Risk Management For Social Housing Property Services – How to Get it Right

Risk is one of the most difficult things to manage in any organisation. By definition you are dealing with events and circumstances that are not completely predictable. And yet robust risk management for social housing property services is essential.

Grenfell has rightly focused attention on physical safety risks. But this is just one aspect. There are commercial, reputational, data security and operational risks that could interrupt the delivery of crucial repair services that need to be controlled.

Beyond Regulations

The response when things go wrong is often more regulation. Is that always the answer? Do incidents and failures happen because there aren’t enough regulations – or because there wasn’t a structured process to identify, analyse and control risks?

If you take data security as an example, we have GDPR and a host of other regulations. There’s also a regulator with powers to levy substantial fines. But data breaches still happen. Legislation can only deal with what happens after the event.

Agreed Priorities

In a property services partnership the first stage of risk management is to agree an overarching approach with our customer. This would set out the purpose and priorities for risk management. It could, for example, specify that 100% safety compliance and continuation of services to vulnerable residents are the top priorities.

This provides context for risk analysis and any planned mitigations. It also helps to determine the scope of risks that need to be included in the risk register.

Scoping of risks is a bigger task than many people realise. It involves being open minded about what could affect our ability to deliver property services and canvassing for input as widely as possible. A variety of methods come into play including flow charts, SWOT analysis, brainstorming, stakeholder interviews and more.

This type of exercise soon underlines the fact that effective risk management has to be cascaded throughout supply chains. It also leads to smarter KPIs and data collection that can provide early warnings if things start to go wrong.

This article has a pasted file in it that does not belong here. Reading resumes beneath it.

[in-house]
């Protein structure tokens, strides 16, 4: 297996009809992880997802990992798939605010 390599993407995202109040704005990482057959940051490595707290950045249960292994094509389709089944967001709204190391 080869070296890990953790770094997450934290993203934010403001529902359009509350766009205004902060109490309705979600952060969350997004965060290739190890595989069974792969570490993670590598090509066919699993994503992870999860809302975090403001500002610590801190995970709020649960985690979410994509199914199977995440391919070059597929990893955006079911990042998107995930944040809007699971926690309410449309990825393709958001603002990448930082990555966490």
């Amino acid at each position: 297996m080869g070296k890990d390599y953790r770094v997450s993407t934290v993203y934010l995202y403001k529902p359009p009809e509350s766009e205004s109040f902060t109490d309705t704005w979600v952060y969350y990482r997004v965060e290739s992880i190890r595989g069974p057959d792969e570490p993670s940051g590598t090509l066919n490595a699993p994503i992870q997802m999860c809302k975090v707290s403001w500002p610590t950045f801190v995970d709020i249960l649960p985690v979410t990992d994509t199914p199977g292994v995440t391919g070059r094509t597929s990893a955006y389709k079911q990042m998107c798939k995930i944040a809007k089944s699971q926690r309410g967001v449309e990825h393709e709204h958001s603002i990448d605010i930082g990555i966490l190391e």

Dynamic Risk Management

At the start of 2019 most organisations would have had a flu epidemic in their risk register. Nobody envisaged anything on the scale of Covid. Similarly, risks ebb and flow in terms of their likelihood and potential severity. Systematic and regular reviews keep mitigations in step with events and probabilities.

Brexit continues to be an example of why dynamic risk management is so important. From 2016 onwards we had to analyse different possible Brexit models and their potential implications. Even today we are still scrutinising how labour and material costs and shortages could affect our ability to deliver services.

Technology and Risk Management

Technology is both a benefit and a potential source of further risks. Secure and encrypted cloud technologies mean that business continuity isn’t dependent on the physical security of a building or server.

We proved during the pandemic we can continue working and even mobilise a new contract without people having to meet in person. But without controls and mitigation it also opens new potential access points and vulnerabilities.

Learning Lessons

Finally, because we can’t know and predict everything, we have to be in a constant state of learning. How many major problems could have been avoided if people were paying attention and feeding experiences back into the risk management cycle?

For more information about Osborne’s approach to risk management for social housing property services contracts contact Jo Fletcher (jo.fletcher@osborne.co.uk).